On October 1st, Millennium Pipeline Llc began construction on a controversial compressor station in Minisink, NY. The facility, which will emit 61,000 tons of toxic material annually, is meant to increase capacity for storage and delivery of fracked natural gas from Pennsylvania and eventually upstate New York. The facility is located within ½ mile of close to 200 homes, and within 1 mile of a nature preserve, an animal sanctuary, and numerous organic and small farms. The federally endangered Indiana Bat has multiple possible roosting sites proposed to be cut down in the coming days. Residents are currently entering their 5th day of resistance to this project, which so far has resulted in 2 arrests and numerous work slow-downs and disruptions.
Residents in western Orange County began fighting the project over a year ago, and have taken every legal step possible. FERC (the Federal Energy Regulatory Commission) approved the project with a 3 to 2 vote, unprecedented in their history as a rubber stamping revolving door for industry. The split decision was the result of an alternative site proposed by residents, which would involve the expansion of an already existing compression facility. With their decision, FERC confirmed what we already knew, that when the interests of industry come up against community, the government is no ally. The gas industry has plans to turn Minisink and Western Orange County into a hub for operations, with another compression station and an $800 million dollar natural gas power plant already in the early stages of regulatory approval.
The community, however, has no plans to bow to industry or FERC. They have responded with a promise for daily action. On day 1, the site was successfully blockaded for over half the day, and only one resident was arrested (he was released within 2 hours with a ticket for disorderly conduct). On day 2, there were numerous work stoppages as a result of soft blockades (one brave individual was arrested), vehicular intervention, and the actions of one resident who jumped on top of a piece of heavy machinery (and amazingly managed to avoid arrest). On day 3, around 75 people, including many children and local families marched from the site through town and back again to continue to spread awareness about the toxic compressor station and strengthen resolve. On Day 4, a flash mob stopped traffic to the site for about an hour, with CBS news coming to cover the story. As we approach the 5th day, it remains to be seen how this campaign will escalate in the near future.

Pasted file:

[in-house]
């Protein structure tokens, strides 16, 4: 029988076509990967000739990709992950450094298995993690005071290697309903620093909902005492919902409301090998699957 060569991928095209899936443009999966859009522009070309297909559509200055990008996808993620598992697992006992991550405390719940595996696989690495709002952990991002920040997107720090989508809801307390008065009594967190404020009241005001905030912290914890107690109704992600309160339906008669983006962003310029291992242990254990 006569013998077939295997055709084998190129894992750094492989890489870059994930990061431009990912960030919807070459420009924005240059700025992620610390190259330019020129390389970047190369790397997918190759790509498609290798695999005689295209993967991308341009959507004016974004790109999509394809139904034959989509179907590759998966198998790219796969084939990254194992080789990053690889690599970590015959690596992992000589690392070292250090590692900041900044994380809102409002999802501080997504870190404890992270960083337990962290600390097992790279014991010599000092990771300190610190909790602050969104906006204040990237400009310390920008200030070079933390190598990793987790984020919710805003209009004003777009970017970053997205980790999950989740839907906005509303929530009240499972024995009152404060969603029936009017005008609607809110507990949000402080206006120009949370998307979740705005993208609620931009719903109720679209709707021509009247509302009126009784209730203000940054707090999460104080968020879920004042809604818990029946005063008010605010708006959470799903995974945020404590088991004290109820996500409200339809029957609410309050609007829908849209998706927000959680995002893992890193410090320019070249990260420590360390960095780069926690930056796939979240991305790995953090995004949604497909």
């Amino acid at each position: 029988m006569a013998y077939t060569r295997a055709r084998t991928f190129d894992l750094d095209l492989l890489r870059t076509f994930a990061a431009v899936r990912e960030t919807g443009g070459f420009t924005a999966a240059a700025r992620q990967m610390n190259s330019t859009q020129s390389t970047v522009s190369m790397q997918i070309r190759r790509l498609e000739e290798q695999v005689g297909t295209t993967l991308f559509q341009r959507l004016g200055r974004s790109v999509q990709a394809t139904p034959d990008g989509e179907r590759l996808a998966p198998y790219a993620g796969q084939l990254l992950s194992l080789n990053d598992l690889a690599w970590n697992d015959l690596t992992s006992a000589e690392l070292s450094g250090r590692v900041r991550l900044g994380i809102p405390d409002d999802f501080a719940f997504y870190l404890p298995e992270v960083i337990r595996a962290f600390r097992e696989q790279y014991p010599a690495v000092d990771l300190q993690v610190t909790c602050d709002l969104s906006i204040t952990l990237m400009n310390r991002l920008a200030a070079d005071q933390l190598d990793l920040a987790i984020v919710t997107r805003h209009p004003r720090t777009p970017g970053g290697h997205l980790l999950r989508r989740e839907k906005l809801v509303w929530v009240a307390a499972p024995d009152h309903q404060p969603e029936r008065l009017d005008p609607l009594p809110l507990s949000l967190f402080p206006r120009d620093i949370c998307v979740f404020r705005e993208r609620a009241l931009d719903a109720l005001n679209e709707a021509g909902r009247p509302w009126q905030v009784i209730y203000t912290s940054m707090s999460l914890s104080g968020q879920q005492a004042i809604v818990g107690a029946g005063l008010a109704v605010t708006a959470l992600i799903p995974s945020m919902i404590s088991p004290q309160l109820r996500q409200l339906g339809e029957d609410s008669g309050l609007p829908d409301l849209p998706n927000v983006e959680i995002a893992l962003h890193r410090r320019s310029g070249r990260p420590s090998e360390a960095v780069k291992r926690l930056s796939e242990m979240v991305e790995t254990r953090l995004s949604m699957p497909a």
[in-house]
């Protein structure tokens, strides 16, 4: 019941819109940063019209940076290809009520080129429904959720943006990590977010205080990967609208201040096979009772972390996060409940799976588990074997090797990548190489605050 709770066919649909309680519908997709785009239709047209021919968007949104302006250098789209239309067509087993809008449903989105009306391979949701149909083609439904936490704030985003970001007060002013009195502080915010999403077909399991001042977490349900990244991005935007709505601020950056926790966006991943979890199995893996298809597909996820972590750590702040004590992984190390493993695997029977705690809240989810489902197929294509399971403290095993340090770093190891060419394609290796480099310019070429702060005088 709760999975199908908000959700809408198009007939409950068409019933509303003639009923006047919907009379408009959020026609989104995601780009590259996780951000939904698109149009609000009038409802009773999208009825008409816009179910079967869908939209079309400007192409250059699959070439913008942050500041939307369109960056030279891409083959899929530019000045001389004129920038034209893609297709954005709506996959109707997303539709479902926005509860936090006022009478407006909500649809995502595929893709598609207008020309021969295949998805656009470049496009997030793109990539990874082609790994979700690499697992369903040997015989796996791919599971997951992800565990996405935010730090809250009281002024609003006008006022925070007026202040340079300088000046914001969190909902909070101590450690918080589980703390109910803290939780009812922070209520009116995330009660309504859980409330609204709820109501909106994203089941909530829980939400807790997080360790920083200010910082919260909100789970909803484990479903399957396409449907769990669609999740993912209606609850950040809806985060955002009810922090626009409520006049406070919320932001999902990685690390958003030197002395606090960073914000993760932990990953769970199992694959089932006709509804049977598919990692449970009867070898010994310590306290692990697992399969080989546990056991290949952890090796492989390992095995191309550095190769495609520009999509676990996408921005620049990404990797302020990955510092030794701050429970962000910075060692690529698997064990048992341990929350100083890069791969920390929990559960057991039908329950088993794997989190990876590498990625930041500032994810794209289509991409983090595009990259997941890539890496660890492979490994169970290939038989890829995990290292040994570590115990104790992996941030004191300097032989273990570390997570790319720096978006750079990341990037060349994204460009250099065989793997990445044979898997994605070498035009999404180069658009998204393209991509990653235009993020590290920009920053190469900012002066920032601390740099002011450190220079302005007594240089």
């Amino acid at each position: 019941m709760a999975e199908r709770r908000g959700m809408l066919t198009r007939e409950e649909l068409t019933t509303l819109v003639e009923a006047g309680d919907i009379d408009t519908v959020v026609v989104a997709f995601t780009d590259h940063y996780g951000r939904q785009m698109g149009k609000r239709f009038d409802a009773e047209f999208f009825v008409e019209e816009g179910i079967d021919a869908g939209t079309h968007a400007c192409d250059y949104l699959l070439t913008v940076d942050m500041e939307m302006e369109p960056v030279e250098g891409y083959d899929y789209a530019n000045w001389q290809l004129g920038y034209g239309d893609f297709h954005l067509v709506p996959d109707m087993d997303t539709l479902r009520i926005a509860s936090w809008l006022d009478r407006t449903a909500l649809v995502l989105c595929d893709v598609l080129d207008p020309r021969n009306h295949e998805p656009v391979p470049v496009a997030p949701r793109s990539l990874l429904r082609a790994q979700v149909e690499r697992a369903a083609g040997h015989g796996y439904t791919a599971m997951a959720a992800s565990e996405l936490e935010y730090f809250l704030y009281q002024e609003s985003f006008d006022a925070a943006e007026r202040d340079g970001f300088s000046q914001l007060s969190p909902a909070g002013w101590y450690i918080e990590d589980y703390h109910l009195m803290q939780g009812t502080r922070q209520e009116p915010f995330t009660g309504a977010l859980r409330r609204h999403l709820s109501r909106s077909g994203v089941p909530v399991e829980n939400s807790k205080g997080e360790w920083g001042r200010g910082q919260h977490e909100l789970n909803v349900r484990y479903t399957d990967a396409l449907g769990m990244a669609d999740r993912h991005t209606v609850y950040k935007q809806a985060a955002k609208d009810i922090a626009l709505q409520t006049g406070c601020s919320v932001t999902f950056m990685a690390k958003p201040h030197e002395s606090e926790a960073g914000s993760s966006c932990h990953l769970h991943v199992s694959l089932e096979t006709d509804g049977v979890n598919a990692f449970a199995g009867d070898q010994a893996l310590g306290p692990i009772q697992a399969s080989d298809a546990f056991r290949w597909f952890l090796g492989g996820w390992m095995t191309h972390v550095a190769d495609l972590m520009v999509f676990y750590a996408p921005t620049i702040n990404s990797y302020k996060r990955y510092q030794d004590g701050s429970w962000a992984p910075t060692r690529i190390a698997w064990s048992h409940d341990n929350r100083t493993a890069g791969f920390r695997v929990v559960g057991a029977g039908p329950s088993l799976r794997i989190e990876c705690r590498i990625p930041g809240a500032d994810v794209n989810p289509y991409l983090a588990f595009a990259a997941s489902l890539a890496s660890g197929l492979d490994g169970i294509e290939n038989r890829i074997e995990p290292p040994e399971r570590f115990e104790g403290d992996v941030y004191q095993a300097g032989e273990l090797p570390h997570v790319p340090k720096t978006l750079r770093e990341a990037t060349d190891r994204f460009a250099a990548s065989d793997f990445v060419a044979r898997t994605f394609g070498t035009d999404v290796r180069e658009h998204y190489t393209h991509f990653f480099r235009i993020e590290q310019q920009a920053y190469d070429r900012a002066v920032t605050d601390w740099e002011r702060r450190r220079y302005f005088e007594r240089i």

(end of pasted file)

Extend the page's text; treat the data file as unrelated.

One thing is certain; no one in this area saw resistance of this magnitude coming. Hopefully this signals a sea change in the way things have been in the Hudson Valley. This bio-region has suffered enough suburbanization, gentrification, pollution, and downright dirty dealing. From Indian point (the nuclear plant with no evacuation plan) to PCBs, natural gas infrastructure to green-washed incinerator projects, we are here to let it be known that the heyday of industry is over. No compressor station! No compromise! Long live the Indiana Bat!
The next day of action is this Saturday (10/6/12) with another march, followed by a direct action training presented by Hudson Valley Earth First!
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